POINT OF VIEW

Dear Rep. Jose Serrano — Dismantle the DeVos plan

Posted

There is no doubt about what the U.S. Secretary of Education Betsy DeVos wants to do with the American school system. Her advocacy for private school vouchers and choice programs have long been in the news.

However, the most recent development in her anti-public education plans is her proposed rollback and delay of an Obama-era rule that ensures that special education in the public school system does not have any racial disparities. 

Delaying, or even worse entirely scrapping, the implementation of this law would ultimately be harmful to students around the country, especially special needs students of color.

At this point, changing DeVos’ mind and tackling the root of the problem will be an extremely difficult task. So instead, the issue needs to be examined from a state and local level, which happens to bring U.S. Rep. Jose Serrano, who represents the 15th Congressional District, into play.

Although it’s clear Serrano has taken many positive steps on education already — in fact, he previously worked in the education field and views it as one of his highest priorities — it’s time for him to pick up the pace even more. 

District 15 can be potentially harmed by this rollback, so if Serrano wants to satisfy and cater to the needs of his people in the 2018 election and beyond, he needs to actively stop the education department’s delay on the Obama-era rule preventing disparities in special education.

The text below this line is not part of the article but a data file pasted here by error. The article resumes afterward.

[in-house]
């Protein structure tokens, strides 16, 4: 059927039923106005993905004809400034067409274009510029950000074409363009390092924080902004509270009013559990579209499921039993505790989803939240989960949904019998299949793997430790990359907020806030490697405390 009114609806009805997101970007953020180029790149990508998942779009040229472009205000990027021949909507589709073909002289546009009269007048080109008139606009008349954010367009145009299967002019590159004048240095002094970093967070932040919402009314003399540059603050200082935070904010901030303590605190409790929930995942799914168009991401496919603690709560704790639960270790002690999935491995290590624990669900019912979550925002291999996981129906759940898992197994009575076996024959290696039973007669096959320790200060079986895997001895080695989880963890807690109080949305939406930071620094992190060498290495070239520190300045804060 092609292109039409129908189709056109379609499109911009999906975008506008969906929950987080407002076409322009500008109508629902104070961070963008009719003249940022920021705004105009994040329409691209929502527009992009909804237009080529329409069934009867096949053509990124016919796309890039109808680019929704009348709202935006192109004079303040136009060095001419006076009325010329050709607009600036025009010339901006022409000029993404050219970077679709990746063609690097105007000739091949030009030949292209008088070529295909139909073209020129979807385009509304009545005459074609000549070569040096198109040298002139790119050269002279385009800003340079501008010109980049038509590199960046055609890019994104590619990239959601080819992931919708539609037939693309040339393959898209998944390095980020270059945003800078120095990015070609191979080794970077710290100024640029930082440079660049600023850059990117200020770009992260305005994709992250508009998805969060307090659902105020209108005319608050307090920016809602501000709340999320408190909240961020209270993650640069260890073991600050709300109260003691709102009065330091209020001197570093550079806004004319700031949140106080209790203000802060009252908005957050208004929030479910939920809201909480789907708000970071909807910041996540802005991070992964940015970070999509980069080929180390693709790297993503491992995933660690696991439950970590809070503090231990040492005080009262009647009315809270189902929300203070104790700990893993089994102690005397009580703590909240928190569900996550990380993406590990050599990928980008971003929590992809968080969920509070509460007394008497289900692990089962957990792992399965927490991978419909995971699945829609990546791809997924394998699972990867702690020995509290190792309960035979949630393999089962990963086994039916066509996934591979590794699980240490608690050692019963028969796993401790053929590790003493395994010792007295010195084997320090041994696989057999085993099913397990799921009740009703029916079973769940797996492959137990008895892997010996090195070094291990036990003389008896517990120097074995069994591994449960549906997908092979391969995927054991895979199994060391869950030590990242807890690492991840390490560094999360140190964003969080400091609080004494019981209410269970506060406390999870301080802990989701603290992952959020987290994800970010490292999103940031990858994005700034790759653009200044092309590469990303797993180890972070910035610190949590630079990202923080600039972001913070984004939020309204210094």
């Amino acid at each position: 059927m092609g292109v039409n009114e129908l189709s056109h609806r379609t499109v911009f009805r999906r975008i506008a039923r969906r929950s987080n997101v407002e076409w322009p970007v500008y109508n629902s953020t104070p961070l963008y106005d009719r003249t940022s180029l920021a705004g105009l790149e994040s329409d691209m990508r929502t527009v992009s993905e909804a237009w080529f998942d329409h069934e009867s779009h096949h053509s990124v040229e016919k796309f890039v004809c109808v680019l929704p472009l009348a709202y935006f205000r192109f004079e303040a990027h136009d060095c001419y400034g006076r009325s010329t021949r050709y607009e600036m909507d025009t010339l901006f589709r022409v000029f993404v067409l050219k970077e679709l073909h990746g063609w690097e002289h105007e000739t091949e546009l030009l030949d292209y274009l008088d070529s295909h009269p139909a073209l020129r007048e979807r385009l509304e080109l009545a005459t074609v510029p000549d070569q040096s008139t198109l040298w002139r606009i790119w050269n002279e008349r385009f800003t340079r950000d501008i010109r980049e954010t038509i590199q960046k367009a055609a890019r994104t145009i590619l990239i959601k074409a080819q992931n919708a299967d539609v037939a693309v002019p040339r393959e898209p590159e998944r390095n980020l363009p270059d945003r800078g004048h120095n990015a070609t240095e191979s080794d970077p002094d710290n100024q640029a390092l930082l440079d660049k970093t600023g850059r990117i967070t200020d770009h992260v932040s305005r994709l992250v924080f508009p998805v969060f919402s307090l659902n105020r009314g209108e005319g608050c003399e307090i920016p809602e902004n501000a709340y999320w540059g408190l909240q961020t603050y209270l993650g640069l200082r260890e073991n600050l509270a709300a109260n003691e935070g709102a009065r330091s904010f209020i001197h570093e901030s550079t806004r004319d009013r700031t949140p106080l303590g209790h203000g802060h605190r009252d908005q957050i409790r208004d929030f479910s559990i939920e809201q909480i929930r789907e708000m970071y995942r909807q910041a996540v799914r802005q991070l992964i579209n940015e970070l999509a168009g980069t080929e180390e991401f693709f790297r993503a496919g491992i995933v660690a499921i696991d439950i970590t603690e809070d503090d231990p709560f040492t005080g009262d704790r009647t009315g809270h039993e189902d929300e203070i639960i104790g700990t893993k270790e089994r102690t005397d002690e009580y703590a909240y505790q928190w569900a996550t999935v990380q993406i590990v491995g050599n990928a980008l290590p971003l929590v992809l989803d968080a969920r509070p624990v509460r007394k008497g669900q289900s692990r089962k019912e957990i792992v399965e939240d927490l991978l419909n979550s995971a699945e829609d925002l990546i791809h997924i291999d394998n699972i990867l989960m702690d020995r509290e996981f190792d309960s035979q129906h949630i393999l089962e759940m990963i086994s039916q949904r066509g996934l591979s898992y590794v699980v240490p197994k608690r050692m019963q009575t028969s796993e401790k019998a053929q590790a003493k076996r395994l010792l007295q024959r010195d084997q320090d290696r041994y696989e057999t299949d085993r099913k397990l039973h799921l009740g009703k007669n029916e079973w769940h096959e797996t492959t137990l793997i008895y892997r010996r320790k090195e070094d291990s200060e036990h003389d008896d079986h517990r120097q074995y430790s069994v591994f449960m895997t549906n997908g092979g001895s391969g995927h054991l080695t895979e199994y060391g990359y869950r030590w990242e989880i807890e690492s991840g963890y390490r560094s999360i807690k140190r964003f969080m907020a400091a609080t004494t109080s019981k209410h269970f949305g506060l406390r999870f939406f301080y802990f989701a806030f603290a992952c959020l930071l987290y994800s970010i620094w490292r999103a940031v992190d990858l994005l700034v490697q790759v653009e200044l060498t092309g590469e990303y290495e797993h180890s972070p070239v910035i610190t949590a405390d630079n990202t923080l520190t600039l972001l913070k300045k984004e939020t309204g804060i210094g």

Children matter everywhere, but especially in District 15, which is a prime example of an area that would be hurt with the absence of a disparity rule like this one. According to the latest census data, District 15 residents under 19 make up more than 31 percent of the population. Of that, 216,756 children have disabilities that are physical, cognitive or otherwise.

In addition, the census also found that more than 84 percent of families in the district are a racial minority (most happen to be black or Hispanic), and more than 32 percent live under the poverty line. 

When combined, these four factors work together to create a less-than-ideal situation. Research and observation have shown that children of color are often extremely underprivileged in terms of education, facing academic and behavioral disparities that, according to Lindsay Cook of U.S. News, “begin in preschool and continue through every level of schooling.”

When those children are also faced with disabilities and aren’t financially well off, it is extremely hard for them to get ahead without the proper care and attention. 

Since District 15 houses a majority under 18, non-white population with a significant number of impoverished and disabled individuals, it is especially important that the special education rule is put into place there.

The achievement gap in places like District 15 is giant, and as past initiatives by Serrano and various other public officials have shown, the best solution is to implement affirmative action-type programs that increase funding in areas that help underprivileged children. Delaying this rule would do simply the opposite, therefore widening the gap and increasing disparities.

Essentially, if this rule is delayed, the people of District 15 would be let down. To them, achieving adequate educational opportunities for their children is beyond important, and because of their simple entitlement to life, liberty and the pursuit of happiness, should be guaranteed.